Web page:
Monday, July 12, 2010

Better times ahead

Mayor Beutler’s proposed budget was released to the public yesterday, and will receive wide media coverage today.  Bits and pieces of it have been coming out during the past week, but the whole enchilada is out there now.  There are some significant cuts, and for the first time this includes substantial cuts to the police department.  We will be losing 10 employees—our entire paraprofessional staff of public service officers, and one senior office assistant who provides technical support to our training staff. 

Although the news media hasn’t seemed to grasp this, the PSOs do much more than downtown parking meter enforcement: they handle thousands of complaints from the public about parking problems all over the city, they deal with abandoned vehicle complaints, wheel tax evaders, traffic direction and control, found property, abandoned bicycles, assistance at traffic crashes, and a myriad of other duties that don’t require the authority of a sworn police officer. Of the nine PSOs, only four (actually, one is half-time, so it’s 3.5 of 8.5) deal with downtown parking enforcement.

Making these cuts isn’t easy.  These are 10 dedicated City employees who average 23.1 years of service and work hard every day.  I had to look them in the eye and tell them that they are not included in the budget, and it is through absolutely no fault of their own.  In addition, we will be expected to find $375,000 in savings by watching the line items closely and by throttling our hiring of replacement staff carefully. As painful as this has been, I also realize that other City departments have dealt with these kinds of cuts for the past several years, when the police were for the most part immune from reductions.

Like most municipal governments in the United States, we have some significant financial challenges.  As painful as this is, we are better off than most.  Since we are dependent on over $600,000 in Federal revenue that is contingent on maintaining our sworn police officer strength at 321, the need for budget cuts at the police department required finding those cuts among our civilian staff. 

In some respects, cutting civilian support staff is not good management.  I have spent my professional life in management trying to civilianize jobs that did not require the services or more expensive police officers, and now we seem to be going backwards in this regard.  I don’t know any other way to do it, though, when faced with a budget cut, than to prioritize the work, and drop those services that have the least connection to our core mission: “…to provide quality police services that promote a safe and secure community.” 

I am something of a student of history, and this I know from that hobby:  nothing stays the same, history repeats itself, everything is cyclical, and there will be better times ahead.  In the meantime, we must be committed to delivering the best services we can with the resources that we are provided with by the citizens of Lincoln.

19 comments:

Anonymous said...

And the Fed gov spends $240,000.00 so a turtle can cross the road in a safe way. Yep, in Florida, GO STIMI FUNDS!
It was not long ago and the exciting news of job creation is exposed.
This is "Change we can" believe in?
Thank you Govt leaders for showing what is really important.

Anonymous said...

I heard a rumor that the Mayor's office used to have two or three Assistants for the mayor, and he is now up to 10. What's the pay grade on a Mayoral Assistant job compared to a PSO?

Buck said...

"Since we are dependent on over $600,000 in Federal revenue that is contingent on maintaining our sworn police officer strength at 321.."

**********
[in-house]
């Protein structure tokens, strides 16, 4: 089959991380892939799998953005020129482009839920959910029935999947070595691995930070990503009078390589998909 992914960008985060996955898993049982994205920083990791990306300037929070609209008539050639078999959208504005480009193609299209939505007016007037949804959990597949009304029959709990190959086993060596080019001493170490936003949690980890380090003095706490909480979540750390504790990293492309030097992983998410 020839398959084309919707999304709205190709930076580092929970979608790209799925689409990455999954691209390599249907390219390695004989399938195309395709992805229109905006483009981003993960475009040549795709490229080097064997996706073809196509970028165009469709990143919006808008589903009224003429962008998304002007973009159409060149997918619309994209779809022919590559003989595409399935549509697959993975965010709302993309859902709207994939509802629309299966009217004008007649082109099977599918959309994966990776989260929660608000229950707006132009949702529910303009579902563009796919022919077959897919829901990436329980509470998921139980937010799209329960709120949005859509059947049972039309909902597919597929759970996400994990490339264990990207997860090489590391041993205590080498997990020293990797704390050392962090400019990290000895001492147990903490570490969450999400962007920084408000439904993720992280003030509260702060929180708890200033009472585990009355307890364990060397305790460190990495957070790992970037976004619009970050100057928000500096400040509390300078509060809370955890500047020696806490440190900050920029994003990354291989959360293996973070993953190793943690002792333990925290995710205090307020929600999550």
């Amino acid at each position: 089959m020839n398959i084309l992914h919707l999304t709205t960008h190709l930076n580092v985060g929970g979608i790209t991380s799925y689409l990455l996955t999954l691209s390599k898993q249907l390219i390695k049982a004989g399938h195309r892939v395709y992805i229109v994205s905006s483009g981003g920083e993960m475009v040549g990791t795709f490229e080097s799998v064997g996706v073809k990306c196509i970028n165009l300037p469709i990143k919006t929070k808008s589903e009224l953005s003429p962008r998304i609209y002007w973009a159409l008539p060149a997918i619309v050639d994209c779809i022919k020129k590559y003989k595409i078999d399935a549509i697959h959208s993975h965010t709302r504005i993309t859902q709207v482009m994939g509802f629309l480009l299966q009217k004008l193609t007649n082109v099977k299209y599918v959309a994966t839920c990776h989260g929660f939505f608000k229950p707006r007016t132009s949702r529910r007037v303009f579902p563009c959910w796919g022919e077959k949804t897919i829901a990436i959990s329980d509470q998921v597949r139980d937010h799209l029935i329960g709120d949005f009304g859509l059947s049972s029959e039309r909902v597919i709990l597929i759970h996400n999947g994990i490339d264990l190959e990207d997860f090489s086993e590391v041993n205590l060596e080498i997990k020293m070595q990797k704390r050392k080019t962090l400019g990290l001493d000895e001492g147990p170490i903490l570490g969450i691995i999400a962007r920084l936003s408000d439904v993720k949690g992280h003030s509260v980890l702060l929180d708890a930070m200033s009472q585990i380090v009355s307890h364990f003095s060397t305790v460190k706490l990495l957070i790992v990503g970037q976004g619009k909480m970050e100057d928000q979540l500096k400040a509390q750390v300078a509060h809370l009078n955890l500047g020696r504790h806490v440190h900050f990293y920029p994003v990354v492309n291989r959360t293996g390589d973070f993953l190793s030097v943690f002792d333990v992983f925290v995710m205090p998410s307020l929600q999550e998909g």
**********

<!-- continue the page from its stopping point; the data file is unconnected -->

Can you elaborate on this a little, Chief? How is the Federal revenue tied to maintaining 321 sworn officers?

Steve said...

Does this mean that parking issues (and the other things PSOs did) will no longer be addressed? I'm pretty sure your answer will be that sworn officers will respond to everything based on their priorities, which probably means these low priority items will largely be ignored. Illegally parked cars, minor traffic accidents, and wheel tax evaders don't/can't wait around long.

I don't know what choice you have. It's ironic, though, that these types of services are the ones normal, law-abiding, tax payers utilize the most. Few of us ever need to call to say someone in our household has been murdered, that a household invasion is in progress, or that we are following a bank robber fleeing the scene of the crime. Most of us have had minor traffic accidents (or been affected by them), had people park blocking our driveways, or have spotted wheel tax evaders (unlicensed or out-of-state vehicles) we'd like to see pay their share.
I'm pretty sure that if someone bothered to ask, we'd say keep the police (and PSOs), and dump the Antelope Valley project, the arena, and building new schools while abandoning those with lots of life left in them.

Anonymous said...

Keep in mind that the Chief is a city official, and as such, is pretty much obligated to support anything that comes out of the Mayor's office, or at worst, not openly oppose it.

Anonymous said...

you talk of turning over duties to the officers getting cut that don't need a sworn officer because it is cheaper, rather than axe these 10 jobs maybe we can eliminate 6 or 7 of the 321 sworn officers that we maintain, that is maybe 1 or 2 people per area in lincoln, much less painful than eliminating an entire division and turning it over to a non-nebraska corporation to run for profit, how can that money they will be making help our future budgets out? and good luck ever trying to get rid of that company, they will be here after we all die

Anonymous said...

The tax structure in Lincoln is out of wack. Public Schools eat at the trough while the city is expected to survive on the crumbs that are left, and yet the city budget is the one that continually gets scrutinized by tax payers. How about LPS fully funding the middle school officers?